Chapelcross Nuclear Power Station

Chapelcross Nuclear Power Station
©2022 Gazetteer for Scotland

Chapelcross Nuclear Power Station

Located near Annan in Dumfries and Galloway, Chapelcross was one of the oldest nuclear power stations in the United Kingdom, and the first in Scotland. Built on part of the former RAF Annan, a wartime air-training base, the station became operational in 1959 and comprised four 50 megawatt Magnox reactors, together with a processing plant. The Magnox reactors, so-called because magnesium alloy was used to contain the fuel rods, were designed to produce weapons-grade plutonium for the military, as well as power for the civilian market.

With 450 staff, Chapelcross was one of the largest employers in Dumfries and Galloway, operated by the government-owned nuclear contractor BNFL. Although its operational licence was extended until 2006 (in 1996), the discovery of a 40-year-old 20cm 'hairline crack' in one of the four heat exchangers caused the plant to close for six months in 1998. A further incident occurred in 2001 when radio-active fuel rods fell down a shaft and, later, the unrelated discovery that some of the graphite moderators in the reactor core were warped. Reports of high levels of leukaemia in the area (1987) have been challenged in later studies.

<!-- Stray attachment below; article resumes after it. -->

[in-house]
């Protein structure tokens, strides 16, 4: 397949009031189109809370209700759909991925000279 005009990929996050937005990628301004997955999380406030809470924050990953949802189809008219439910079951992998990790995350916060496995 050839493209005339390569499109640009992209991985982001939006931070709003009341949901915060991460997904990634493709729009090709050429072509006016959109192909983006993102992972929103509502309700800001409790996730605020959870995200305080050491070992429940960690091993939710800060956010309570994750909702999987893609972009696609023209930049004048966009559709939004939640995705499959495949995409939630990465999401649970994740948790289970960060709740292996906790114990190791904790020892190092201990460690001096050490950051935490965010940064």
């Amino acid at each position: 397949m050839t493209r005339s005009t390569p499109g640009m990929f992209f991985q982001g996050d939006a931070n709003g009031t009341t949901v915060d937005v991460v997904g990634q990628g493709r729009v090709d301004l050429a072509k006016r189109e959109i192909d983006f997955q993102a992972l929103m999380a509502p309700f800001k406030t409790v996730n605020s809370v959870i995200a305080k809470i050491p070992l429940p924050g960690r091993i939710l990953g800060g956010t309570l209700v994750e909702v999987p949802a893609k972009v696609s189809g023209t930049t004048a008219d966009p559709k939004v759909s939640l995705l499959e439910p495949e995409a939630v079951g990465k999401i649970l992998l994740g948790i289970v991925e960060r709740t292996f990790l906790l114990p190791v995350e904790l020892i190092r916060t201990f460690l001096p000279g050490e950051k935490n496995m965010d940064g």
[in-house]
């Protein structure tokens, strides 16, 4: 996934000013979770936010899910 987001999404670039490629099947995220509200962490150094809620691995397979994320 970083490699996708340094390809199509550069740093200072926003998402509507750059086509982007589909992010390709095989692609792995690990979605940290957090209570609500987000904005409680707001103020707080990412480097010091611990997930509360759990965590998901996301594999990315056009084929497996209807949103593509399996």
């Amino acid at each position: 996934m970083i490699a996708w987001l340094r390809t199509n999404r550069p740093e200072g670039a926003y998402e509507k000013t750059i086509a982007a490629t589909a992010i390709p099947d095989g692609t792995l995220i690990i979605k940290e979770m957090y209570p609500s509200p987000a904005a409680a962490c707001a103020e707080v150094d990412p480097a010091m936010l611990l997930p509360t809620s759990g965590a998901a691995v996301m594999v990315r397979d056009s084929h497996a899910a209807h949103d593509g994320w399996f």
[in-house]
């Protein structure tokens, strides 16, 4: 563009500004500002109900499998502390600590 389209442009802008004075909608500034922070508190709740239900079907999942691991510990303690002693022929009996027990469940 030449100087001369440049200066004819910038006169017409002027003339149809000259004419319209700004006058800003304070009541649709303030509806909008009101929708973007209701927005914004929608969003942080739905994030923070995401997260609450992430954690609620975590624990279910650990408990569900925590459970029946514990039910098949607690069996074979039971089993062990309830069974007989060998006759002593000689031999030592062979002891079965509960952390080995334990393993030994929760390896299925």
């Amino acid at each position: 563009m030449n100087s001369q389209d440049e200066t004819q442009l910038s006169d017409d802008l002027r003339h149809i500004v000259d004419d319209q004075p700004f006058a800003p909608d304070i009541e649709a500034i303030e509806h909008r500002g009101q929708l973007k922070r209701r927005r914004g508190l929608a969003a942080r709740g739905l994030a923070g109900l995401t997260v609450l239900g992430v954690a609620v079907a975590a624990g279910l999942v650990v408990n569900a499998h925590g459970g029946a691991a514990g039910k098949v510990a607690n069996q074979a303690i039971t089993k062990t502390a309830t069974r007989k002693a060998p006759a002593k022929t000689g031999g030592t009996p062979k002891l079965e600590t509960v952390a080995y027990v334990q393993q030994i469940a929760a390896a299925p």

The viability of the station was dependent on the continued export of electricity to England, but falling prices and operational problems meant Chapelcross generated its last power in June 2004. A lengthy decommissioning process is necessary, but the four distinctive cooling towers, which had become a familiar landmark, were demolished by controlled explosion in May 2007.

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